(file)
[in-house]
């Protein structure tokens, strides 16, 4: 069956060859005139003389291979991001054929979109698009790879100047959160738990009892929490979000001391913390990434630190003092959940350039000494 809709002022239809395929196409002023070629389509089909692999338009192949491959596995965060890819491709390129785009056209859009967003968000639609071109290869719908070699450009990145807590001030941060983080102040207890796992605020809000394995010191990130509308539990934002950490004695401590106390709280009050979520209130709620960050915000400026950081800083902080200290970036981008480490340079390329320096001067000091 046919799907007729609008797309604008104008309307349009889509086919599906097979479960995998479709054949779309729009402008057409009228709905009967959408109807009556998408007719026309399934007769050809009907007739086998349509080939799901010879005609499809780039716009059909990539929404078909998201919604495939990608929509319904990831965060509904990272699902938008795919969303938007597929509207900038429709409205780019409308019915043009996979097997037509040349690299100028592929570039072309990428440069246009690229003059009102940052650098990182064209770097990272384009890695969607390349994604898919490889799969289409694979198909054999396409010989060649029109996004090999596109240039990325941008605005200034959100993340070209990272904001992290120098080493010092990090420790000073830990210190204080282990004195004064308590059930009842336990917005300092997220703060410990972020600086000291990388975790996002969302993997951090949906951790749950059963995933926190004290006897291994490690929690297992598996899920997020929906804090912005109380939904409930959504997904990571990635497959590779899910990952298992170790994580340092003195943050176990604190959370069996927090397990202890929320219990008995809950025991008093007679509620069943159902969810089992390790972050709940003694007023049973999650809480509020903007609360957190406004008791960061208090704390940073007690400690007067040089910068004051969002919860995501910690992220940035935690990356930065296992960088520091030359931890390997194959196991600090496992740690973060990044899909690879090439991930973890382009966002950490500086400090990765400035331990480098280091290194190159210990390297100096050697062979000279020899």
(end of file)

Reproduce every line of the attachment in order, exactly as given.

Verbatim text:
[in-house]
């Protein structure tokens, strides 16, 4: 069956060859005139003389291979991001054929979109698009790879100047959160738990009892929490979000001391913390990434630190003092959940350039000494 809709002022239809395929196409002023070629389509089909692999338009192949491959596995965060890819491709390129785009056209859009967003968000639609071109290869719908070699450009990145807590001030941060983080102040207890796992605020809000394995010191990130509308539990934002950490004695401590106390709280009050979520209130709620960050915000400026950081800083902080200290970036981008480490340079390329320096001067000091 046919799907007729609008797309604008104008309307349009889509086919599906097979479960995998479709054949779309729009402008057409009228709905009967959408109807009556998408007719026309399934007769050809009907007739086998349509080939799901010879005609499809780039716009059909990539929404078909998201919604495939990608929509319904990831965060509904990272699902938008795919969303938007597929509207900038429709409205780019409308019915043009996979097997037509040349690299100028592929570039072309990428440069246009690229003059009102940052650098990182064209770097990272384009890695969607390349994604898919490889799969289409694979198909054999396409010989060649029109996004090999596109240039990325941008605005200034959100993340070209990272904001992290120098080493010092990090420790000073830990210190204080282990004195004064308590059930009842336990917005300092997220703060410990972020600086000291990388975790996002969302993997951090949906951790749950059963995933926190004290006897291994490690929690297992598996899920997020929906804090912005109380939904409930959504997904990571990635497959590779899910990952298992170790994580340092003195943050176990604190959370069996927090397990202890929320219990008995809950025991008093007679509620069943159902969810089992390790972050709940003694007023049973999650809480509020903007609360957190406004008791960061208090704390940073007690400690007067040089910068004051969002919860995501910690992220940035935690990356930065296992960088520091030359931890390997194959196991600090496992740690973060990044899909690879090439991930973890382009966002950490500086400090990765400035331990480098280091290194190159210990390297100096050697062979000279020899």